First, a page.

Game Review for a Judging Candidate

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The following is the review of a game from course design homework for the up and coming judges’ clinic at Four Paw Sports Center in Lynnwood, Washington. It is useful to see what happens in the review process. And as this the review makes fairly typical kinds of observations, it is worth sharing to a broader audience (notably, TDAA judges!)

The judge candidates name has been removed to spare any possible embarrassment. Though there’s nothing terribly embarrassing in the game submitted for review. I’ve always believed that experience is earned the hard way… and there is no real crime in being novice. We all started there, after all.

Cha-Cha

This is a review of the game Cha Cha that was invented by TDAA judge Jeffrey Boyer.

While it is a “dog’s choice game”… the choice has provisions, as you’ll see from the briefing below.

The judge submitted this course for the review:

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Reviewer’s comments:

* What you did in this design is create a flow that in itself anticipates the requirements for the game. Consequently the path is a “no brainer” for the handler. I contend that the typical TDAA game player is quite clever and doesn’t have to be spoon fed.

* The course-map is missing both start and finish lines, and the briefing provides no advice as to how time starts and finishes. Indeed, the briefing should be quite specific about time, because the exhibitor sitting in his chair outside the ring will want to know how long they’ll have to solve the riddle of the course.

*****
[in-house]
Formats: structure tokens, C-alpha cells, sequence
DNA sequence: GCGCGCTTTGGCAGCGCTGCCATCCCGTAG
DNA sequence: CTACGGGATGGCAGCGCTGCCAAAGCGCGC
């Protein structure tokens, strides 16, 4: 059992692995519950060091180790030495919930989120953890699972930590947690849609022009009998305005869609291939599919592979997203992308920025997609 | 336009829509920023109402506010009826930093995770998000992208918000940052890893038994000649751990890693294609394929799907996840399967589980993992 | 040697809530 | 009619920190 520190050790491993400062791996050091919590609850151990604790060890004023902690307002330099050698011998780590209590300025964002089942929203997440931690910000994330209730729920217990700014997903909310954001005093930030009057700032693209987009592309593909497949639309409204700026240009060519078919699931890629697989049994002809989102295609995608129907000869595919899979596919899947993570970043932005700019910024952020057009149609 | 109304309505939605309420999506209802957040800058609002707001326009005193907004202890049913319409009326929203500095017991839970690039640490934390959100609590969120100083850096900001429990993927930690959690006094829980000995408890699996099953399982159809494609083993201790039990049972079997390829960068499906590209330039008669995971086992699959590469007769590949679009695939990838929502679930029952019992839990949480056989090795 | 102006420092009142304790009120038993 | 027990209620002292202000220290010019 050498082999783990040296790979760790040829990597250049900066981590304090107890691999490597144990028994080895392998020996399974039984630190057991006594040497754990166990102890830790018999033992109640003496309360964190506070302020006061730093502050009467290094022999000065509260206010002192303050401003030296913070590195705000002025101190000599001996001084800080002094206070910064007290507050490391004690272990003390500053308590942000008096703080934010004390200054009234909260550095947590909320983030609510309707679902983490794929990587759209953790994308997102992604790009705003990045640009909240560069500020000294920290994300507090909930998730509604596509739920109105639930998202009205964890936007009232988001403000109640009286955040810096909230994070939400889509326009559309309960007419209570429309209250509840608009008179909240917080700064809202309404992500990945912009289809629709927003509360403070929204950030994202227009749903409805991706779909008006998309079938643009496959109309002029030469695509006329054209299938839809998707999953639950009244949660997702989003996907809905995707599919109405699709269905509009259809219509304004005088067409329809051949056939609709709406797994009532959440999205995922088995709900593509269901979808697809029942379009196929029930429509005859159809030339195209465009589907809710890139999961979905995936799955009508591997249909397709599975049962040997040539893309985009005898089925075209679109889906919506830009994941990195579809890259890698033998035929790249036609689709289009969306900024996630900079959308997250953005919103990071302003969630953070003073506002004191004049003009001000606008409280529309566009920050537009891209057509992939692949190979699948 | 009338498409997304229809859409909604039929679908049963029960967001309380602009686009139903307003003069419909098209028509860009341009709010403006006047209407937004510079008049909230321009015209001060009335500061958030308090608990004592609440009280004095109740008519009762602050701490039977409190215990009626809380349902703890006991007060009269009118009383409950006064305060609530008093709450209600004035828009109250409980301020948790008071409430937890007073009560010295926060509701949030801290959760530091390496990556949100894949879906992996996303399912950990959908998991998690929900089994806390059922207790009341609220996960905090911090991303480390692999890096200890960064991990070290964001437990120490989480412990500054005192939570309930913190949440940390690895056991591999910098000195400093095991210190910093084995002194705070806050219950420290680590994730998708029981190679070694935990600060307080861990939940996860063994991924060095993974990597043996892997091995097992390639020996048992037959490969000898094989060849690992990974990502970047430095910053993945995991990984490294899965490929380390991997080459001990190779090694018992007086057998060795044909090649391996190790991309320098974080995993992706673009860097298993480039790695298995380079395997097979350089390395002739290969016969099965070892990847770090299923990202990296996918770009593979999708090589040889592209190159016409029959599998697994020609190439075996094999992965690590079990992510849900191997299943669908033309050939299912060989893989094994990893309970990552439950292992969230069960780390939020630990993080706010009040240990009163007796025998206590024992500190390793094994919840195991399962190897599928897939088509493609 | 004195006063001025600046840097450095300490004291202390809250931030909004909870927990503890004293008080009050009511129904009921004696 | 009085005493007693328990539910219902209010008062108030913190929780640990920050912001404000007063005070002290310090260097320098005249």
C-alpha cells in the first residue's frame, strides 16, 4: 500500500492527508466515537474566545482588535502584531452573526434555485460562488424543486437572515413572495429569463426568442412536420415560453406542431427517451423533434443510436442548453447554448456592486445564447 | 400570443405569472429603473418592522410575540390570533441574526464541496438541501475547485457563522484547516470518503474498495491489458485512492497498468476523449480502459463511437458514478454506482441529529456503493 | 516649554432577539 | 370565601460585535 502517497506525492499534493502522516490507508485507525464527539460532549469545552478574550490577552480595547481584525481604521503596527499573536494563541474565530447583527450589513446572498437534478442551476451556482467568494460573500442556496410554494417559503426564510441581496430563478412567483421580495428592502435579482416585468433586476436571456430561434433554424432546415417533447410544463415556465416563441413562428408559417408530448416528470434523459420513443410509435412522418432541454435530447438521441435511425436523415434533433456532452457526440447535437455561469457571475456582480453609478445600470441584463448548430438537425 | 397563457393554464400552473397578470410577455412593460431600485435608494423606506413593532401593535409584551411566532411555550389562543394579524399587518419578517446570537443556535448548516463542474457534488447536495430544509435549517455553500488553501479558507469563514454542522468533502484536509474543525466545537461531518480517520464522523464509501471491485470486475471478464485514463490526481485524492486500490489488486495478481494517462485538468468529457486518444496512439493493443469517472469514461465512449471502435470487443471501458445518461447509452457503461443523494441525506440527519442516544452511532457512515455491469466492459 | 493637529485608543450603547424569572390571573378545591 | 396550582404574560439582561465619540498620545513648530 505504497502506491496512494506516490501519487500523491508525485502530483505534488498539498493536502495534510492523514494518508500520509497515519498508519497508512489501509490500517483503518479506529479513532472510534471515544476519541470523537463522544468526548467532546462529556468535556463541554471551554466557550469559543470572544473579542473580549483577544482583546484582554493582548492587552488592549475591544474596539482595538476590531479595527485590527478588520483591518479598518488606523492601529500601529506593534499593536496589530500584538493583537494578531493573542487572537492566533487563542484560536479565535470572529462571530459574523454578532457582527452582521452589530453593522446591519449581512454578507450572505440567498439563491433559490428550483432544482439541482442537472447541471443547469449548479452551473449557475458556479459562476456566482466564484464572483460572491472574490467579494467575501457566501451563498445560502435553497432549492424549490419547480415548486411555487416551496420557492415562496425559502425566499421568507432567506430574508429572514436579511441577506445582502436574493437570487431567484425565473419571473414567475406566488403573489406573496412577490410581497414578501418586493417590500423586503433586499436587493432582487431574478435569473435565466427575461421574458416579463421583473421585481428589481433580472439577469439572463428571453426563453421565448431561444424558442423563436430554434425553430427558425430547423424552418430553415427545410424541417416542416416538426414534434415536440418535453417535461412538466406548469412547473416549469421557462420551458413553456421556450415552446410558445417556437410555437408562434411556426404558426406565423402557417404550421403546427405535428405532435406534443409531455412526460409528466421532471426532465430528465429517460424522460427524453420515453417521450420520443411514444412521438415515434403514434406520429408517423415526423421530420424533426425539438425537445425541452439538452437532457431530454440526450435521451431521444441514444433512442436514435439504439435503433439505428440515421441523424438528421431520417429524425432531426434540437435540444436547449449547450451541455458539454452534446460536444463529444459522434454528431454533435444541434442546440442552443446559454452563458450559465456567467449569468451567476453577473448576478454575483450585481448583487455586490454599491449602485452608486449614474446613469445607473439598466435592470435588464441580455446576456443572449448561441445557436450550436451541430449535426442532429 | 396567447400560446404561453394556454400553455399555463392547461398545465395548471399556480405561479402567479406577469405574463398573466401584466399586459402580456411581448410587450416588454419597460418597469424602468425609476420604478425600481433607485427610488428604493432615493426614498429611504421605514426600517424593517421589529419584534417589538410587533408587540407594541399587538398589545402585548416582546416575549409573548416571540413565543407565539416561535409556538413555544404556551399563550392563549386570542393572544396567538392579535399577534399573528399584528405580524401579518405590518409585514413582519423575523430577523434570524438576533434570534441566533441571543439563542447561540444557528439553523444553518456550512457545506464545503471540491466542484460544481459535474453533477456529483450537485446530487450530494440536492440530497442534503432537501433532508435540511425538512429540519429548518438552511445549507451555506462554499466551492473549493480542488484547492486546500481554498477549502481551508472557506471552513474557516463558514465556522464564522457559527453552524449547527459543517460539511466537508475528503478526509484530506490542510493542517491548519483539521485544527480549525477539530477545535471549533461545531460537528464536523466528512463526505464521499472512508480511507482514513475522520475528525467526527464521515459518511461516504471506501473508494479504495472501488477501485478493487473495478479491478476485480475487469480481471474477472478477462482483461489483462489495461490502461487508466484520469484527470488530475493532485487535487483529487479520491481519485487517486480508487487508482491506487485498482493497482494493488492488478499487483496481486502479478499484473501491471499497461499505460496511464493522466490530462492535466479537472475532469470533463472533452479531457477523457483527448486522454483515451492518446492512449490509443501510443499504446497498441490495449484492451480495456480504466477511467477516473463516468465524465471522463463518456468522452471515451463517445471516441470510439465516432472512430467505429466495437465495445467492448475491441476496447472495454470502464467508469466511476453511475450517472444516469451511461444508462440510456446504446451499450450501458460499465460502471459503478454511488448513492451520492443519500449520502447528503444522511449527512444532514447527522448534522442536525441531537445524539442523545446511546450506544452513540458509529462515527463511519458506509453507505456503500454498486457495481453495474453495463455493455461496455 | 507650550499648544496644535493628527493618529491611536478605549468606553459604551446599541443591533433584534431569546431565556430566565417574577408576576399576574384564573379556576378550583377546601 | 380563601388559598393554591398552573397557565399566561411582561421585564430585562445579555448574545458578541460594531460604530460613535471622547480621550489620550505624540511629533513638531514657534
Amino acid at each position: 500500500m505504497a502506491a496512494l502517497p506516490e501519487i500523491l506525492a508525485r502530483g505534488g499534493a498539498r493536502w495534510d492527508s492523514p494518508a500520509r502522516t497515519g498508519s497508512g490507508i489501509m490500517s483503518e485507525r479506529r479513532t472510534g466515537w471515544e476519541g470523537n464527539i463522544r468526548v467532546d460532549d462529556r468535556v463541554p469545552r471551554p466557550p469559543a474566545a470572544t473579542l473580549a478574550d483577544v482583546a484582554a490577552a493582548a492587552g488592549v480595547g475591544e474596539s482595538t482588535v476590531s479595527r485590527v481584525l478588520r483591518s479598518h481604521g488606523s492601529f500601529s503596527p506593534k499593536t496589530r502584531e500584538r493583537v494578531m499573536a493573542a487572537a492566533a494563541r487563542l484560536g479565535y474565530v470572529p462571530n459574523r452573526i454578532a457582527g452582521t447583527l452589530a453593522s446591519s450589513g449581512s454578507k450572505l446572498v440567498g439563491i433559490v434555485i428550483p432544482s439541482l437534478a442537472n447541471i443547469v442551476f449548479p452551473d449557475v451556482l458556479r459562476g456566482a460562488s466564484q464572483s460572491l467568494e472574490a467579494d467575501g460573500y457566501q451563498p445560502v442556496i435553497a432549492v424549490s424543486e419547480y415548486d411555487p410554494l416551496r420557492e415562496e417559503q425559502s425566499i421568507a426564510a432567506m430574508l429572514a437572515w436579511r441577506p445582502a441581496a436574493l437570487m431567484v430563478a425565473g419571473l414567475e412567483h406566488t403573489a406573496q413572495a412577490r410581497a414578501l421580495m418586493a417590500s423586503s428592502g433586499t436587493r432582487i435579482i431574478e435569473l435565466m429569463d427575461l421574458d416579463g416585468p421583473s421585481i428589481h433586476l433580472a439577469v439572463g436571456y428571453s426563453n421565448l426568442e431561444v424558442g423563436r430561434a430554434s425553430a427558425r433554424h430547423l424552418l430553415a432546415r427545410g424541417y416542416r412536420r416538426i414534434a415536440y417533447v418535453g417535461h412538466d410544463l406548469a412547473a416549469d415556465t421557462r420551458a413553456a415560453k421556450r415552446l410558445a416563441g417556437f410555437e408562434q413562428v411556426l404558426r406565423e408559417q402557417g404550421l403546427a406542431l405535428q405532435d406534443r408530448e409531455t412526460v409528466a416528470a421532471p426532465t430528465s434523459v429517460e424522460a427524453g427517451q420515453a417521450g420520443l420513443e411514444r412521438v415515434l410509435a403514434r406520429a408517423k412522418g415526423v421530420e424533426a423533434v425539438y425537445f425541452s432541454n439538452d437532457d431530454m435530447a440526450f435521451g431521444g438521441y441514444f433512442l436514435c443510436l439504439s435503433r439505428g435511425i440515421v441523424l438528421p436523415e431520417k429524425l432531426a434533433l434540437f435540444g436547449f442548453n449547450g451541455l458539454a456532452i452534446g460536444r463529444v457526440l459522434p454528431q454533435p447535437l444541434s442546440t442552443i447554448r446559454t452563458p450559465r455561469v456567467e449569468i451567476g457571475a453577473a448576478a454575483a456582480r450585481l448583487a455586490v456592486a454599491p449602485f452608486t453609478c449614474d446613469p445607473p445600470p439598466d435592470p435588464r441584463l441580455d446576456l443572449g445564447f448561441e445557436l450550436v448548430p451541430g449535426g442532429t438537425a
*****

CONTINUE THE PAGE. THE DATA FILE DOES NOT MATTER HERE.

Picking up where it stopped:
* You’ve left a jump at the bottom of the field, about 3’ off the front ring barrier. A jump approaching any side of the ring should have a minimum of 10’ for both the dismount and the approach. This jump provides neither (though it could be rotated 90° and so wouldn’t be an issue).

* The briefing does not stipulate whether the tire is a jump… or if it falls into the “anything but a jump” side of the ledger.

* The qualifying criteria stipulates how many points must be earned for each level… but fails to mention the point value of each obstacle. This deserves mention in the briefing. [Frankly, I prefer to write the briefing in Word, and then import the course map into the Word document. That gives me access to spell-checking and formatting.]

* The briefing should make an explicit statement of the Scoring Basis. For example:

In the Tillman variation the game is scored by obstacle point values. And so the scoring basis is Points-Then-Time, rather than “Bars”-Then-Time. In the first use of this variation TDAA judge Vickie Tillman set obstacle values as: “Contact obstacles-3 pts; Tunnel & tire)-2 pts; Jumps 1 pt.” Qualifying criteria was then established as:

  • Games 1 – 16
  • Games 2 – 24
  • Games 3 – 32

If you use the Tillman variation, you will have to call out point values, rather than “Slow” and “Cha”.

* Frankly, you missed an opportunity here to nearly perfect-nest this game with the Superior standard course that is played immediately after. Your Superior standard course:

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* I will take the liberty to show you what the game might look like using this Superior standard course as the basis for nesting:

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* The numbers on this course map are numbers that I provided. After I threw away the numbers from your Superior course, I sat down to strategize how I might direct my dog to fulfill the Cha-Cha rhythm of obstacle performance. While some of the approaches to contact obstacles are problematic, this numbered path pretty much solves the qualifying criteria for any level.